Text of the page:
Wednesday’s was the first football practice Kyle Bell had ever missed, he said Thursday.
CSU’s sidelined star began playing when he was 7, and thanks to a torn anterior cruciate ligament, it’s over for a while.
“When I first found out, it was indescribable – that initial feeling of shock, I’ll never forget it,” Bell said. “It was surreal. It still is surreal the next day. I’ve never been injured before.”
Bell, a running back who ran for 1,288 yards as a sophomore last season, found out the extent of his injury from Head Trainer Terry DeZeeuw on Wednesday morning. Later that day, his team practiced without him.
Bell’s ACL tore on Tuesday when CSU cornerback Darryl Williams tackled him near the end of the day’s practice drills. A stunned Bell took about a minute to get back on his feet after the collision.
He told the Collegian he’d ice his knee and return to the practice field on Wednesday. He didn’t realize his season was over.
“For a lot of athletes and football players especially, it is the worst fear. But you don’t really think about it until it happens,” Bell said.
But he places no blame for his injury.
“I talked to Darryl, I don’t blame him. I don’t blame the coaches for running live drills,” Bell said. “It’s football. It’s easy to blame someone, but it really is nobody’s fault.”
Bell now finds himself on the sidelines as a medical redshirt this season.
He will have two more years of eligibility left for the Rams. The coaches have told Bell that he will still be expected to be an integral part of the team this season.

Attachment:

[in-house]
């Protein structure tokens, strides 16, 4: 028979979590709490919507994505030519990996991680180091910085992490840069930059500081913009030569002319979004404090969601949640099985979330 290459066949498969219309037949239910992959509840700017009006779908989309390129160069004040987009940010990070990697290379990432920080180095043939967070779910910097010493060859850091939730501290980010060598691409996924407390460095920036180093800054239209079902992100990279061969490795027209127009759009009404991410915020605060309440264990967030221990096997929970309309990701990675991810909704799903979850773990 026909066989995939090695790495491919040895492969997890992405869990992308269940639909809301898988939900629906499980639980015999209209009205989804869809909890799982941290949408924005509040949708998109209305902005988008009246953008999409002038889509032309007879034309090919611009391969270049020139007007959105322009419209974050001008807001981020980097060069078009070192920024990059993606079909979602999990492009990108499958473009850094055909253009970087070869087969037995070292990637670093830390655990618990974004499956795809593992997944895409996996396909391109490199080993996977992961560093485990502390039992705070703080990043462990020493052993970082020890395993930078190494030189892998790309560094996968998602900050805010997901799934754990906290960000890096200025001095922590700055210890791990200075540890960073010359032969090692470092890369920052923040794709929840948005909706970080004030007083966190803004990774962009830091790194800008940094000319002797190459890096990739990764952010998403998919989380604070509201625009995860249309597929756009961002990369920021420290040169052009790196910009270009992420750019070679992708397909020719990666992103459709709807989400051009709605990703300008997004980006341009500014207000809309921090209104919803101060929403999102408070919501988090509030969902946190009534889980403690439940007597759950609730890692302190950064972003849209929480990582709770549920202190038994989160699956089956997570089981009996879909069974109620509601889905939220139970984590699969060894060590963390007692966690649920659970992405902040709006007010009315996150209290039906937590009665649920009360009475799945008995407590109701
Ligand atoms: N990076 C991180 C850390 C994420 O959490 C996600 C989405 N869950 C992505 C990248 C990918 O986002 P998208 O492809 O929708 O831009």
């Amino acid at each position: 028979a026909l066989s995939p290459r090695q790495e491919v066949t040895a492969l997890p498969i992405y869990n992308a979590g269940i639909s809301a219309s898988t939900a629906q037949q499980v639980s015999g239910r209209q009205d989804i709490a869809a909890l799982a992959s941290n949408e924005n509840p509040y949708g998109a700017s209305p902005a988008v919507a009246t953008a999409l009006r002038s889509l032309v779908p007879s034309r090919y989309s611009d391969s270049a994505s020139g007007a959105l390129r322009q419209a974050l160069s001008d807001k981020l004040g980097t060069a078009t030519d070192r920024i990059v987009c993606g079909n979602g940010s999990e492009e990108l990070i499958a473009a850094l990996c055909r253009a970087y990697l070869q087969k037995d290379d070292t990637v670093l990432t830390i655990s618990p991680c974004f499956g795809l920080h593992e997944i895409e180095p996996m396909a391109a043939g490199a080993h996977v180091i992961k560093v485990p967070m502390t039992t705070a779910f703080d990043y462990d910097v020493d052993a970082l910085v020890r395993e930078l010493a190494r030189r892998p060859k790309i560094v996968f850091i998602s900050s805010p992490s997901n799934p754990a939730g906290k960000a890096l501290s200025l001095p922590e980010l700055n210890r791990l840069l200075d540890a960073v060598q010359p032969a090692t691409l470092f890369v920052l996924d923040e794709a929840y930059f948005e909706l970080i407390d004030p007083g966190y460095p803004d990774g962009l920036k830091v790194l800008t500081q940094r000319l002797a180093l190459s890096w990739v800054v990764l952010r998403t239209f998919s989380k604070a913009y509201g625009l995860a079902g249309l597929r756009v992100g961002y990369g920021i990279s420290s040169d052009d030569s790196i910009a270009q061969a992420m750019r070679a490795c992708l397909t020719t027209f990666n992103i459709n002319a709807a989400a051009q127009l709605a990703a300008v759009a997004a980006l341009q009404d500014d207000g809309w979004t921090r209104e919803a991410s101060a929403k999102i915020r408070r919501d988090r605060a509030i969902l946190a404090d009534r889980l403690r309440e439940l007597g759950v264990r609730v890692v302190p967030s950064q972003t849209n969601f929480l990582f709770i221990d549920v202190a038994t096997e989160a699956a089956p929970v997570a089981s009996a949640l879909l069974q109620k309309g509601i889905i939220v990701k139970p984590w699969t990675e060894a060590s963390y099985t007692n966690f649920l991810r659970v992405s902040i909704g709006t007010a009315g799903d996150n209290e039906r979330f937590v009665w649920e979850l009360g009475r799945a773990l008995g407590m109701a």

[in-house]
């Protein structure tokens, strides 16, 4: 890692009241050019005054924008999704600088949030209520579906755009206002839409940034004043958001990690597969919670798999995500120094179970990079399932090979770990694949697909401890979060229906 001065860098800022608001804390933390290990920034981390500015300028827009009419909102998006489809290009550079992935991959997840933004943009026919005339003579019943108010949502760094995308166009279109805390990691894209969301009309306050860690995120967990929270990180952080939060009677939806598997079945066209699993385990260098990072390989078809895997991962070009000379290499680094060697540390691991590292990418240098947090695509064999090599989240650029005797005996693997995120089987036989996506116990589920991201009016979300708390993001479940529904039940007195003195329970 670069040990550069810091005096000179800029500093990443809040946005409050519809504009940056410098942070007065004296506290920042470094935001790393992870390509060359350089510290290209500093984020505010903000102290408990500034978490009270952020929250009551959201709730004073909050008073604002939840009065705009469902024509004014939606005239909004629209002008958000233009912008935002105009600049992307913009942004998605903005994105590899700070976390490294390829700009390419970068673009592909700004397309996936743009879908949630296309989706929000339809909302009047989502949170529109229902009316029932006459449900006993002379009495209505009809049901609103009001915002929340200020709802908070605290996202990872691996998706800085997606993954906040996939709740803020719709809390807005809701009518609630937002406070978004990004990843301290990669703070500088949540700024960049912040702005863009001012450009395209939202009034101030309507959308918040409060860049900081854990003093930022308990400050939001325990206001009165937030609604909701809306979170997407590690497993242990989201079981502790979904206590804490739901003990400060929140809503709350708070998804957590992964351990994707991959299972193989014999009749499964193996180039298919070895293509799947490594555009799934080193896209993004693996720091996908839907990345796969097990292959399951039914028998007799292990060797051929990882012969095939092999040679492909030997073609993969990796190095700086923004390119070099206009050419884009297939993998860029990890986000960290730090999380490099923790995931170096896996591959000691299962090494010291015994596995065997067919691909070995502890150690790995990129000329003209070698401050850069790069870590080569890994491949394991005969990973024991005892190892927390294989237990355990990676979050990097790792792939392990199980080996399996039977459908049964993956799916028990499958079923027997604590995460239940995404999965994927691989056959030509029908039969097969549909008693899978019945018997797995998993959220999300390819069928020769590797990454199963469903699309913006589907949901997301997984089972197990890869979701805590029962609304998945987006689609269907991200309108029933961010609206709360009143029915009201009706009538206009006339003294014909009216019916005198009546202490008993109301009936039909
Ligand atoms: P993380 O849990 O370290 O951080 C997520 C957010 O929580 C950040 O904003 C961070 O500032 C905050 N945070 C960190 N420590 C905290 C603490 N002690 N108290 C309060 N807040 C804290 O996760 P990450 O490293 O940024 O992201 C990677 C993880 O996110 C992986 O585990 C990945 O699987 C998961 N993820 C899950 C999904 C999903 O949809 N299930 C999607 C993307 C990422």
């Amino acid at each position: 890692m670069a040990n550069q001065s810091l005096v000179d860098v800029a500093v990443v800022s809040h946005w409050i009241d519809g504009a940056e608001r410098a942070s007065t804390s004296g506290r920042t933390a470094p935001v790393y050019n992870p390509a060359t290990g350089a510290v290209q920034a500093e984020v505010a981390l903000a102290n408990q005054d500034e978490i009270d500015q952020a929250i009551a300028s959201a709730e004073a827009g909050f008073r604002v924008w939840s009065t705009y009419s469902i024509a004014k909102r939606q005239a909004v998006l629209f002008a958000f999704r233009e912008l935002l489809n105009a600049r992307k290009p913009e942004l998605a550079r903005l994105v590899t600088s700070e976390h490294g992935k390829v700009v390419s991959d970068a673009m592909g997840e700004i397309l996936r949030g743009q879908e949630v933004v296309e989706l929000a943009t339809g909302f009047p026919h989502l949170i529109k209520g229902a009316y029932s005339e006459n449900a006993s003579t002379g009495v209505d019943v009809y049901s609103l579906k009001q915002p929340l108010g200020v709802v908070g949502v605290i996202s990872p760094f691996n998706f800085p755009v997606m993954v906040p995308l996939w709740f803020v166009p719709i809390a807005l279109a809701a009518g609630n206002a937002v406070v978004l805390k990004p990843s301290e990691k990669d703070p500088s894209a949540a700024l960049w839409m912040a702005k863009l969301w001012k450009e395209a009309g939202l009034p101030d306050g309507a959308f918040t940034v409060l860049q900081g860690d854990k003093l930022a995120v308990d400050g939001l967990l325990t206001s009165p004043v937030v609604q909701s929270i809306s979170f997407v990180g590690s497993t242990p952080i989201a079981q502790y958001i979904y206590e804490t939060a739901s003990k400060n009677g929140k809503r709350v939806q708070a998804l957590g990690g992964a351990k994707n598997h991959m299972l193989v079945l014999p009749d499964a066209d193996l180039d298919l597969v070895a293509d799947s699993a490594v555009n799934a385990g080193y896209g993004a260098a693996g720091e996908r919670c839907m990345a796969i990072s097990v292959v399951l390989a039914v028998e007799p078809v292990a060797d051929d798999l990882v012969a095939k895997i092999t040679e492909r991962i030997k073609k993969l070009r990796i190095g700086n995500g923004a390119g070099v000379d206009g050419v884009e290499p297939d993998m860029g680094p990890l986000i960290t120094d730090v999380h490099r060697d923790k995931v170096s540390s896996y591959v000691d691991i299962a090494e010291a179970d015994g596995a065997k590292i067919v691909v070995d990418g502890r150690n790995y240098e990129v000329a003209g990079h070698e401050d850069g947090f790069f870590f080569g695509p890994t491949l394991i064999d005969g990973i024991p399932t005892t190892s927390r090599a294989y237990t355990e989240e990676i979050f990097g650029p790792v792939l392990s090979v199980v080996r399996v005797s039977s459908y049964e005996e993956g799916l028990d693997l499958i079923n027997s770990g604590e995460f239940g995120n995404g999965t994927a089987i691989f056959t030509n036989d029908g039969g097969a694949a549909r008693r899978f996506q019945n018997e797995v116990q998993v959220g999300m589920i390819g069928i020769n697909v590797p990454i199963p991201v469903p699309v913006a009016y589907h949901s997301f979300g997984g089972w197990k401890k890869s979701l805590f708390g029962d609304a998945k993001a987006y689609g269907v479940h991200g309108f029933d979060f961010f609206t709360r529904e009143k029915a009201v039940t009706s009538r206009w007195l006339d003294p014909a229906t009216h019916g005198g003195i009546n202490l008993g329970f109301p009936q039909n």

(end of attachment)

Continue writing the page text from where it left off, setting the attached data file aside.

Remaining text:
“I am still going to be a big part of the team,” Bell said. “Whether it’s on the sideline, in the locker room, off the field, I’ll be there.”
Head Coach Sonny Lubick will miss seeing Bell on the field, but is not worried about Bell’s psyche regarding the injury.
“The thing he has got going for him is that he is smart enough to recognize that he has got a lot of hope and a good future,” Lubick said Thursday.
Bell, who had 3.65 GPA during his sophomore year, was named second-team Academic All-American at the end of last season. Lubick thinks Bell’s athletic injury may work to his academic advantage.
“He’s got two more years of football, he’s got three more years of college, he could end up with a couple of majors, if not a master’s,” a joking Lubick said Thursday.
After finding out about his injury Wednesday, Bell took the advice of his coaches and made the 60-mile drive to his family’s home in Keenesburg, Colo. for the night.
His father, Dave Bell, thinks that despite his son having no prior experience with injuries, he will be able to eventually return at the highest level.
“It’s a tough situation, but he’ll work it out,” Dave Bell said. “He’s a tough kid. He has been through a lot.”
If Bell needs to ask anyone about overcoming a season-ending knee injury, he needs to simply down the locker room at senior safety Ben Stratton.
Stratton, who is struggling to regain his starting status, gave Bell advice on overcoming the injury.
“I talked to Ben for about 15 minutes (Wednesday) and he just told me how he was able to get through his situation,” Bell said.
The responsibility of being CSU’s starting back now falls on the shoulders of sophomore Gartrell Johnson III. The team will not miss a beat with Johnson at the helm, according to Bell.
“He may not have experience but I didn’t any experience when I first started either,” Bell said. “I maybe in a battle for the starting spot next year.”
With surgery scheduled for within the next two weeks, Bell is already prepping for the future.
“With the type of surgery I’m looking to get, rehab can start within two weeks of the surgery,” Bell said. “I don’t think it is unrealistic to say I maybe able to get some reps during spring ball, I won’t be 100 percent, but I think I can be out there. I’ll be back.”
Collegian staff writers Sean Star and Matt Planalp contributed to this story.